To further improve his chances of success, both in and out of his chosen profession, McClean returned to college for a bachelor's degree in information security with a focus on cyber intelligence at American Military University.
McClean has also been hard at work to regain his high school physique, a personal goal that came in handy during the competition.
"I may not have been the fastest or the strongest Soldier at the competition, but I was consistent," he said.
"I have old-man strength. When I need it, it's there," he candidly added.
Warrant Officer David Williams, an all source intelligence technician with 71st Explosive Ordnance Disposal and one of McClean's mentors, helped with physical training and board preparation.
"We worked out every day on both aerobic and anaerobic exercises in order to further prepare him for the competition," said Williams.
Physical abilities aside, McClean said he excelled in areas of the competition that tested general Army knowledge.
"I've always been able to recall things. As a child I loved to build and take things a part to better understand how those things worked," said McClean.
That curiosity grew as McClean reached his teenage years. In high school, he tested into a gifted and talented program designed for students who excelled in academics, such as math and science.
McClean said his ability to understand how things work, and then recall that information, gave him a significant advantage going in to the competition.
Command Sgt. Maj. Johnny Strickland, 71st Explosive Ordnance Disposal's senior enlisted leader, aided in furthering McClean's chances of success by providing motivation, guidance and wisdom.
Strickland said he had numerous motivational conversations with McClean prior to, during, and after the competition.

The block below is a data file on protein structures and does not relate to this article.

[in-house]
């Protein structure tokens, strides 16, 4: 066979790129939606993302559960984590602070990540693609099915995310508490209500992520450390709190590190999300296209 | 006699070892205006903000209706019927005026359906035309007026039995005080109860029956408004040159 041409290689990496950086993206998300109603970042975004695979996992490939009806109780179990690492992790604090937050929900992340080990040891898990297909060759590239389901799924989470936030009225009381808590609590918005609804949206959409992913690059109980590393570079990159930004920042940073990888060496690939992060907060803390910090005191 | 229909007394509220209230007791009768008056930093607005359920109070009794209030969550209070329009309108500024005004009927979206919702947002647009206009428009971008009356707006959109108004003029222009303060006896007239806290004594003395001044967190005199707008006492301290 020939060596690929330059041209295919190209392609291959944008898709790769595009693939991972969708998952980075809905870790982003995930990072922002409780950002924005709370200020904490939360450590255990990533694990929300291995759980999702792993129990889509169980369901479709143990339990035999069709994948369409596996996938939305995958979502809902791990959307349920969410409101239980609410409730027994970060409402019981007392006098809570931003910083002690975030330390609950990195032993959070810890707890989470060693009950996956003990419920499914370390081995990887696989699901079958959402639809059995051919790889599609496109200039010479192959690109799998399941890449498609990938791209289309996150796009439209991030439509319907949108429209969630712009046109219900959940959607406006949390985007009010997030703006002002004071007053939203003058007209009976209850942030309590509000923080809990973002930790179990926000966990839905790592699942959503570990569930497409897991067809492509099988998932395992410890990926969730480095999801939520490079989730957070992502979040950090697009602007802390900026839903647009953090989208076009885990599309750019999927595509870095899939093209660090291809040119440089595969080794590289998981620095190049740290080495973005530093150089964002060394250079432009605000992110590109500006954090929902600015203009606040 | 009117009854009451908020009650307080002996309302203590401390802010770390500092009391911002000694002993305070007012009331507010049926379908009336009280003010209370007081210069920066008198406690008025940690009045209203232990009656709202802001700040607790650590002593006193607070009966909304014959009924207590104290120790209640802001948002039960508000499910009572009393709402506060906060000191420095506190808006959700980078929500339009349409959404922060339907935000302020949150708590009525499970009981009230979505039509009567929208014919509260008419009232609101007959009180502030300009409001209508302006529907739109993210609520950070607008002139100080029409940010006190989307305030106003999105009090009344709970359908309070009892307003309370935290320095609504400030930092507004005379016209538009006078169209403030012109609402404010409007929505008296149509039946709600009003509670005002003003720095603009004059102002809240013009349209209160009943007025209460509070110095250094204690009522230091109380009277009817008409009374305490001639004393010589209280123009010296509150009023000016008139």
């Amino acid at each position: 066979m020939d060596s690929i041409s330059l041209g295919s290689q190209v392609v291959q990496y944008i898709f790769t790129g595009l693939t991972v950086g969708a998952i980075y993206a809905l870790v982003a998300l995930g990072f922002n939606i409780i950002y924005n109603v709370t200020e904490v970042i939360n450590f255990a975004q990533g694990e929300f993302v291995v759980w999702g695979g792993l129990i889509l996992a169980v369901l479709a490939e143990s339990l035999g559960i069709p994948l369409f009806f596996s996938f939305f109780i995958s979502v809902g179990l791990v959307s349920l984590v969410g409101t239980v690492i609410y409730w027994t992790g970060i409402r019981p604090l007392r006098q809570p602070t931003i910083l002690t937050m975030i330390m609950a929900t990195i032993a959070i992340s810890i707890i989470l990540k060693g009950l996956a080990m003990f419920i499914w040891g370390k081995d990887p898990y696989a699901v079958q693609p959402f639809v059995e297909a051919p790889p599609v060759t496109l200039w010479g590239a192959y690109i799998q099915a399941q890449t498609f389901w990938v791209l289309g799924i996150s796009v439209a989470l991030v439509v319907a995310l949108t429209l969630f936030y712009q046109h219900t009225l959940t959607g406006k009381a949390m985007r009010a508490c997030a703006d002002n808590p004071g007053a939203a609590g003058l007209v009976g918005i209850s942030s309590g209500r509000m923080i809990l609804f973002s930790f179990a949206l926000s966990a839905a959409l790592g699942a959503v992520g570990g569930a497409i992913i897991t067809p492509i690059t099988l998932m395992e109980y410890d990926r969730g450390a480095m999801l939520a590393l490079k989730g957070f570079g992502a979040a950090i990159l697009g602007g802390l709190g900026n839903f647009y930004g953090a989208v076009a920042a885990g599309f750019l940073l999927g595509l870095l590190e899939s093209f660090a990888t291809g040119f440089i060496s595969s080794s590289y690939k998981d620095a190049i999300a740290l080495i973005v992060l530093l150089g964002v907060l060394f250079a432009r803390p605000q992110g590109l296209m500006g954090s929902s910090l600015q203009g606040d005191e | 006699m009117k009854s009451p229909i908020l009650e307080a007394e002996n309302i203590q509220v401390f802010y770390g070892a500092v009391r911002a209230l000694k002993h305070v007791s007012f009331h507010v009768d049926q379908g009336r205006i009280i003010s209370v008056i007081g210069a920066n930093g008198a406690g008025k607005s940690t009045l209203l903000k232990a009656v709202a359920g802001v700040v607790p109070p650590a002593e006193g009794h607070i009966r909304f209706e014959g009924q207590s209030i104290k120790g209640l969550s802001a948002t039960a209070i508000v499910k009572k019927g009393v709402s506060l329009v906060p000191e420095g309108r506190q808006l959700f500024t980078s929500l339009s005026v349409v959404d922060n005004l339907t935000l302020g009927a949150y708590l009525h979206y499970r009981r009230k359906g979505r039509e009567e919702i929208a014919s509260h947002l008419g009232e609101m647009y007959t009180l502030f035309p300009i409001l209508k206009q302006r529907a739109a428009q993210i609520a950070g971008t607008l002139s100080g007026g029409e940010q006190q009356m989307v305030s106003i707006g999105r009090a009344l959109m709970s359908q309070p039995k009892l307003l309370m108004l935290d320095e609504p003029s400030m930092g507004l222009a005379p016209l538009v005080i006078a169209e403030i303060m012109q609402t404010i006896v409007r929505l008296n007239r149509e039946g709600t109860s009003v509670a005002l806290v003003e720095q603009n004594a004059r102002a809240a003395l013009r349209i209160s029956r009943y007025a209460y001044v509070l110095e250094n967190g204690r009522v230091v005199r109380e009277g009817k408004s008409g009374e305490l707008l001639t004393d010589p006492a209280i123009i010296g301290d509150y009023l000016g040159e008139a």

"My main effort was to remove him from his primary responsibilities and give him a quiet place to study," said Strickland.
Strickland also provided guidance to McClean's first-line supervisors on which areas to focus additional training.
In addition, Strickland brought in a prior Department of the Army Soldier of the Year winner, Staff Sgt. Robert Miller, to share some words of wisdom.
McClean said that in reality, winning the competition had been a team effort.
"I am grateful for all those who took time to help me," said McClean. "The support has been insane!"
McClean plans to further hone his physical and mental abilities as he prepares for the upcoming U.S. Forces Command Best Warrior competition, to be held later this month.
"What sets (McClean) apart from other Soldiers, is his ability to think under pressure," said Williams. "He is by far our most outstanding Soldier and stood well above his peers even before the (20th CBRNE Best Warrior competition)."
Strickland said it is clear that McClean aspires to do well in all aspects of Soldiering and is spoken highly of by seniors, peers and subordinates alike.
"(McClean) wants to win the next competition at FORSCOM, and then win at (Department of the Army). You cannot teach that desire ... You have to want it, which he clearly does," said Strickland.